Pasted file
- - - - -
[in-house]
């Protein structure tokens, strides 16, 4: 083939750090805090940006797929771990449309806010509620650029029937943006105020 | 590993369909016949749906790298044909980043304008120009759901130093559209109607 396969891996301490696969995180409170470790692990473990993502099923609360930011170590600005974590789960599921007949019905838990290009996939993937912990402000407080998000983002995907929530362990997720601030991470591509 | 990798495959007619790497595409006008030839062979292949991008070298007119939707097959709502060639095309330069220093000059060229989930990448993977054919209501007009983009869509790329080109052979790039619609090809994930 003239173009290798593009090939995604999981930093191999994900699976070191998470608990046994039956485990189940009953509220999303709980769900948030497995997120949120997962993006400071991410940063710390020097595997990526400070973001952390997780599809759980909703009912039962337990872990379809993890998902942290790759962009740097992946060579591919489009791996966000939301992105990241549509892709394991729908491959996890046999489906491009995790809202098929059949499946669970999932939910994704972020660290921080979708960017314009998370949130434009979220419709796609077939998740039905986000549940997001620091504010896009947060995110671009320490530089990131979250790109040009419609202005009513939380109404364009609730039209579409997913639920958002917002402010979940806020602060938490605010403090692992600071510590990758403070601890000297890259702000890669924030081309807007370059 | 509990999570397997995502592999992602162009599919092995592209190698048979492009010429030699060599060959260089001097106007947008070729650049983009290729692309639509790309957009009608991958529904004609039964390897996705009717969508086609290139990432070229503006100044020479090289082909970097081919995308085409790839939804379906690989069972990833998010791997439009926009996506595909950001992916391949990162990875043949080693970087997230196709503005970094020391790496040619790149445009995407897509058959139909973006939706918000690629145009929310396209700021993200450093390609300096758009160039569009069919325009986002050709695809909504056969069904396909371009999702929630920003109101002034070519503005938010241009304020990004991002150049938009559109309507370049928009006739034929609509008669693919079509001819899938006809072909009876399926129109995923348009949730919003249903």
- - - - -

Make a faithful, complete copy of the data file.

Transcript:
[in-house]
């Protein structure tokens, strides 16, 4: 083939750090805090940006797929771990449309806010509620650029029937943006105020 | 590993369909016949749906790298044909980043304008120009759901130093559209109607 396969891996301490696969995180409170470790692990473990993502099923609360930011170590600005974590789960599921007949019905838990290009996939993937912990402000407080998000983002995907929530362990997720601030991470591509 | 990798495959007619790497595409006008030839062979292949991008070298007119939707097959709502060639095309330069220093000059060229989930990448993977054919209501007009983009869509790329080109052979790039619609090809994930 003239173009290798593009090939995604999981930093191999994900699976070191998470608990046994039956485990189940009953509220999303709980769900948030497995997120949120997962993006400071991410940063710390020097595997990526400070973001952390997780599809759980909703009912039962337990872990379809993890998902942290790759962009740097992946060579591919489009791996966000939301992105990241549509892709394991729908491959996890046999489906491009995790809202098929059949499946669970999932939910994704972020660290921080979708960017314009998370949130434009979220419709796609077939998740039905986000549940997001620091504010896009947060995110671009320490530089990131979250790109040009419609202005009513939380109404364009609730039209579409997913639920958002917002402010979940806020602060938490605010403090692992600071510590990758403070601890000297890259702000890669924030081309807007370059 | 509990999570397997995502592999992602162009599919092995592209190698048979492009010429030699060599060959260089001097106007947008070729650049983009290729692309639509790309957009009608991958529904004609039964390897996705009717969508086609290139990432070229503006100044020479090289082909970097081919995308085409790839939804379906690989069972990833998010791997439009926009996506595909950001992916391949990162990875043949080693970087997230196709503005970094020391790496040619790149445009995407897509058959139909973006939706918000690629145009929310396209700021993200450093390609300096758009160039569009069919325009986002050709695809909504056969069904396909371009999702929630920003109101002034070519503005938010241009304020990004991002150049938009559109309507370049928009006739034929609509008669693919079509001819899938006809072909009876399926129109995923348009949730919003249903």